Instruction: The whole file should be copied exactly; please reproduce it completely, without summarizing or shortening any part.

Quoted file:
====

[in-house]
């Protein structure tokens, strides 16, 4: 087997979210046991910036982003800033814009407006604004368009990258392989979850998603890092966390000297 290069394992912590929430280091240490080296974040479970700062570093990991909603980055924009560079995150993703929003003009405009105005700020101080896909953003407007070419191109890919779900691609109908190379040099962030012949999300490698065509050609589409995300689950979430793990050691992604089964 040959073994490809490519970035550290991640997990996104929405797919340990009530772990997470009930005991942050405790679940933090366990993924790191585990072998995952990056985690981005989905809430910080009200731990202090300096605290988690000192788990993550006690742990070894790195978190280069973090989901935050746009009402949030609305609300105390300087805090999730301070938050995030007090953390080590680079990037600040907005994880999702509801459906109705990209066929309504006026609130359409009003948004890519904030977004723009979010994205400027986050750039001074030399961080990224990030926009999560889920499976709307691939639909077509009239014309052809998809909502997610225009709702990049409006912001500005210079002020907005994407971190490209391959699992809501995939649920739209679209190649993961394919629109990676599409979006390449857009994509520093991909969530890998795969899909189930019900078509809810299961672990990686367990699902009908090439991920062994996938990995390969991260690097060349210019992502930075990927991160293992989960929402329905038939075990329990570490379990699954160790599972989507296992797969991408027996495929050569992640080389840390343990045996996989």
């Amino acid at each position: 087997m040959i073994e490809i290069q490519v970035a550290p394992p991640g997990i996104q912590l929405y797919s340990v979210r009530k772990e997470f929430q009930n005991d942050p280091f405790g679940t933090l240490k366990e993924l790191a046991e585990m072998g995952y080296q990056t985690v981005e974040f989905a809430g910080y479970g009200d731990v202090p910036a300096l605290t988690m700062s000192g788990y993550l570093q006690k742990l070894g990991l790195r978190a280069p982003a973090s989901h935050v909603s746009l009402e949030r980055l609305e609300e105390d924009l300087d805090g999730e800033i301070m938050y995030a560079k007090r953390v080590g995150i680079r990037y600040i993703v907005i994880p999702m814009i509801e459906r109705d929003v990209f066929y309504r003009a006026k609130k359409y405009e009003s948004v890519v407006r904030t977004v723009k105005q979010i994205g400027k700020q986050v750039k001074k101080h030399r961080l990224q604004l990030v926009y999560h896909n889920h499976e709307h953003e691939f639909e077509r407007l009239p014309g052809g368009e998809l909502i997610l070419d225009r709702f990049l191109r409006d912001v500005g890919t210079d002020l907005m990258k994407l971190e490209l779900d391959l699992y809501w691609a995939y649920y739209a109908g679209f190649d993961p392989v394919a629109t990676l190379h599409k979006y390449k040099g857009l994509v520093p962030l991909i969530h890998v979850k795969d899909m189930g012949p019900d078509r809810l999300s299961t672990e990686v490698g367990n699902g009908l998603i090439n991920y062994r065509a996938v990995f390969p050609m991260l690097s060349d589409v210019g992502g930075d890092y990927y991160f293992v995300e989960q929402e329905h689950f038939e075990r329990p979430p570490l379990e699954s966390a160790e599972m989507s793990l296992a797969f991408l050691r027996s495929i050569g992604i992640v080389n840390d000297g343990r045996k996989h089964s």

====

[in-house]
């Protein structure tokens, strides 16, 4: 087997979210046991910036982003800033814009407006604004368009990258392989979850998603890092966390000297 290069394992912590929430280091240490080296974040479970700062570093990991909603980055924009560079995150993703929003003009405009105005700020101080896909953003407007070419191109890919779900691609109908190379040099962030012949999300490698065509050609589409995300689950979430793990050691992604089964 040959073994490809490519970035550290991640997990996104929405797919340990009530772990997470009930005991942050405790679940933090366990993924790191585990072998995952990056985690981005989905809430910080009200731990202090300096605290988690000192788990993550006690742990070894790195978190280069973090989901935050746009009402949030609305609300105390300087805090999730301070938050995030007090953390080590680079990037600040907005994880999702509801459906109705990209066929309504006026609130359409009003948004890519904030977004723009979010994205400027986050750039001074030399961080990224990030926009999560889920499976709307691939639909077509009239014309052809998809909502997610225009709702990049409006912001500005210079002020907005994407971190490209391959699992809501995939649920739209679209190649993961394919629109990676599409979006390449857009994509520093991909969530890998795969899909189930019900078509809810299961672990990686367990699902009908090439991920062994996938990995390969991260690097060349210019992502930075990927991160293992989960929402329905038939075990329990570490379990699954160790599972989507296992797969991408027996495929050569992640080389840390343990045996996989």
């Amino acid at each position: 087997m040959i073994e490809i290069q490519v970035a550290p394992p991640g997990i996104q912590l929405y797919s340990v979210r009530k772990e997470f929430q009930n005991d942050p280091f405790g679940t933090l240490k366990e993924l790191a046991e585990m072998g995952y080296q990056t985690v981005e974040f989905a809430g910080y479970g009200d731990v202090p910036a300096l605290t988690m700062s000192g788990y993550l570093q006690k742990l070894g990991l790195r978190a280069p982003a973090s989901h935050v909603s746009l009402e949030r980055l609305e609300e105390d924009l300087d805090g999730e800033i301070m938050y995030a560079k007090r953390v080590g995150i680079r990037y600040i993703v907005i994880p999702m814009i509801e459906r109705d929003v990209f066929y309504r003009a006026k609130k359409y405009e009003s948004v890519v407006r904030t977004v723009k105005q979010i994205g400027k700020q986050v750039k001074k101080h030399r961080l990224q604004l990030v926009y999560h896909n889920h499976e709307h953003e691939f639909e077509r407007l009239p014309g052809g368009e998809l909502i997610l070419d225009r709702f990049l191109r409006d912001v500005g890919t210079d002020l907005m990258k994407l971190e490209l779900d391959l699992y809501w691609a995939y649920y739209a109908g679209f190649d993961p392989v394919a629109t990676l190379h599409k979006y390449k040099g857009l994509v520093p962030l991909i969530h890998v979850k795969d899909m189930g012949p019900d078509r809810l999300s299961t672990e990686v490698g367990n699902g009908l998603i090439n991920y062994r065509a996938v990995f390969p050609m991260l690097s060349d589409v210019g992502g930075d890092y990927y991160f293992v995300e989960q929402e329905h689950f038939e075990r329990p979430p570490l379990e699954s966390a160790e599972m989507s793990l296992a797969f991408l050691r027996s495929i050569g992604i992640v080389n840390d000297g343990r045996k996989h089964s």